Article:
As reported by Ilene MacDonald with FierceHealthcare, although the Centers for Medicare & Medicaid Services (CMS) continues to tout the success of the Pioneer accountable care organizations, the agency confirmed in an announcement that nine will leave the experimental program. The agency confirmed that Pioneers are abandoning the program, saying that seven did not produce savings and intend to apply to the alternative ACO model, the Medicare Shared Savings Program (MSSP). Two others have told CMS they are leaving the program completely. While CMS did not name the nine Pioneer ACOs slated to leave the program in the announcement, it has dropped nine of the original 32 participants from the list on its website.
And in a separate announcement the University of Michigan Health System (U-M Pioneer ACO) confirmed it is one of the nine and that it will move to a less-risky MSSP model. "We remain firmly committed to the concept of improving healthcare and containing cost growth via the population health model that drives all ACOs,” says David Spahlinger, M.D., executive director of the University of Michigan Medical School’s Faculty Group Practice.
CMS now lists only 23 participating Pioneer ACOs out of the original 32. In addition to the University of Michigan Health system, eight others missing from the original list are:
• Prime Care Medical Network, which serves San Bernadino and Riverside counties in California
• Denver-based Physician Health Partners
• The Austin, Texas-based Seton Health Alliance
• Plus ACO, a partnership between North Texas Specialty Physicians and Texas Health Resources
• Healthcare Partners Nevada, which serves Clark and Nye counties in Nevada
• California’s Healthcare Partners California, serving Los Angeles and Orange counties in California
• JSA Care Partners, which covers the Orlando, Tampa and South Florida area.
• Albuquerque, New Mexico-based Presbyterian Healthcare Services
The ACOs had until July 15 to notify CMS of any status change in their participation with the program. They have until July 31 to apply for the shared savings program, according to CMS.
Commenting on the departure of the nine Pioneer ACOs, Blair Childs, senior vice president of public affairs, Premier Healthcare Alliance, said in an announcement that “dropping from the Pioneer program does not mean that providers are abandoning their investments or wavering on the concept of ACOs. Instead, many are moving from Pioneer to the less risky options in the Medicare Shared Savings Program. Others are not changing to MSSP, in some cases because of the existence of unnecessary regulatory barriers, and are instead applying their ACO investments to private contracts with insurers.”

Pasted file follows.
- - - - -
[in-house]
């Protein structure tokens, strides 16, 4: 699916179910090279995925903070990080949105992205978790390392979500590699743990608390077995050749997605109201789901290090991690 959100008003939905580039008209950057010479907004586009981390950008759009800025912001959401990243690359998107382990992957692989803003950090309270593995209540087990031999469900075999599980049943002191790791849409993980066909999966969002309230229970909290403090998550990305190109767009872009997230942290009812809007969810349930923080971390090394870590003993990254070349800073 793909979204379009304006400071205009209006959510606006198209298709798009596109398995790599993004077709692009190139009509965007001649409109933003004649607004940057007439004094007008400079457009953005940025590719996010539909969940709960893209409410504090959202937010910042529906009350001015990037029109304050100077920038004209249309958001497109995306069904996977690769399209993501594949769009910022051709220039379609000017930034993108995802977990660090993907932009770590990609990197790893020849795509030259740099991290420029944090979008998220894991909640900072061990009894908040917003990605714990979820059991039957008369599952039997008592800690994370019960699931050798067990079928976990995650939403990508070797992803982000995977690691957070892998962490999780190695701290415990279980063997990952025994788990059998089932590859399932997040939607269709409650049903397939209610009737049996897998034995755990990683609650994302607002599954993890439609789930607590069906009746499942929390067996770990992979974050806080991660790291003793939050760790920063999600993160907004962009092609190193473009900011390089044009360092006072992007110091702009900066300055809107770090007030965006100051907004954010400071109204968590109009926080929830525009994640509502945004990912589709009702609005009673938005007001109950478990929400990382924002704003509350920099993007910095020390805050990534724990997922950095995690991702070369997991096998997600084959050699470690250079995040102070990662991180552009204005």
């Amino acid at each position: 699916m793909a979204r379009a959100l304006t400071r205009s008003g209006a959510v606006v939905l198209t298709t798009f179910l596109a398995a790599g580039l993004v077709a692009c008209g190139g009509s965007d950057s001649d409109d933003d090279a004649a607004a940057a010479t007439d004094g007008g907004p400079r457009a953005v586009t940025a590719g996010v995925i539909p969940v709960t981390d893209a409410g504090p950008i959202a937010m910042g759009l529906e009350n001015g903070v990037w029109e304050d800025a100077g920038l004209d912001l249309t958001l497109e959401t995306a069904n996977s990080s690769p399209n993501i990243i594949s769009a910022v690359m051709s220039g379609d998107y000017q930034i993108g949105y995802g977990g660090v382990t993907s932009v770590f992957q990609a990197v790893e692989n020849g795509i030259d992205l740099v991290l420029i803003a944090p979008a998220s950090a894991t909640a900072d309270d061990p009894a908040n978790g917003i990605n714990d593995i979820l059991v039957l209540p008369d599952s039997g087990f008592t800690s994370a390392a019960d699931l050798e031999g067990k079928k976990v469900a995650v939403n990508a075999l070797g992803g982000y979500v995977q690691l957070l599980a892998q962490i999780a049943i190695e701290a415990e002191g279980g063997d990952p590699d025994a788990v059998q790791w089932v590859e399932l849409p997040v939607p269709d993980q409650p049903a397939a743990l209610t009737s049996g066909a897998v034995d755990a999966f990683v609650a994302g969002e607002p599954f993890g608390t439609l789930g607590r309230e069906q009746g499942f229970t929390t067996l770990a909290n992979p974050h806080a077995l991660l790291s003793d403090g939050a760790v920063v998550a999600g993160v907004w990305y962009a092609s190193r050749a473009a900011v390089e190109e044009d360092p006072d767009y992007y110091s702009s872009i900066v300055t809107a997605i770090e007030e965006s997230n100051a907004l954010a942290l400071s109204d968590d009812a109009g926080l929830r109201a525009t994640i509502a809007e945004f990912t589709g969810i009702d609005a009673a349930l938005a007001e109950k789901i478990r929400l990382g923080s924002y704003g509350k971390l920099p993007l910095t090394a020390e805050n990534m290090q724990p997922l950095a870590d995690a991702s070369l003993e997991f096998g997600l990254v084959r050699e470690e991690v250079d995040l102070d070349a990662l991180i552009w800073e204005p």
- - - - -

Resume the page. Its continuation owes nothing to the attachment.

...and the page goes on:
CMS said it remains committed to the Pioneer initiative, a model that encourages providers and caregivers to deliver more coordinated care for Medicare beneficiaries while curtailing costs. The results of the Pioneer model's first year are promising, the agency said.
“These results show that successful Pioneer ACOs have reduced costs for Medicare and improved the quality of care for their patients,” CMS Administrator Marilyn Tavenner said. “The Affordable Care Act has given us a wide range of tools to realign payment incentives in Medicare and Medicaid, and these efforts are already paying off.”
Specifically, CMS reports that:
• 13 out of 32 pioneer ACOs produced shared savings with CMS, generating a gross savings of $87.6 million in 2012 and saving nearly $33 million to the Medicare Trust Funds
• Pioneer ACOs earned more than $76 million by providing coordinated, quality care.
• Only two Pioneer ACOs had shared losses totaling approximately $4.0 million
• Program savings were driven, in part, by reductions that Pioneer ACOs generated in hospital admissions and readmissions
Furthermore, CMS said quality measures were also successful, specifically showing improvements in readmission rates, blood pressure control, and cholesterol control for diabetes patients. CMS also highlighted the work of the following Pioneer ACOs that took steps to improve care while lowering costs:
• Banner Health Network dispatches hospital-trained nurses to patients' homes to do whatever the patient needs, such as managing prescription drugs, and teaching healthy eating habits
• Monarch HealthCare ACO offers Care Coordination, a service for beneficiaries who need assistance with coordinating the medications and many care visits associated with having multiple diagnoses.
In addition, CMS said Pioneer ACOs were rated higher by ACO beneficiaries on all four patient experience measures relative to the 2011 Medicare fee-for-service results.
Banner CEO Chuck Lehn said in a statement that the value-based Pioneer ACO model has merit and it plans to continue as a Pioneer ACO. “It is the best solution at this time for creating sustainability for the Medicare program, and could be the basis for historic change in the U.S. healthcare industry,” he said.
To read the CMS announcement, click here.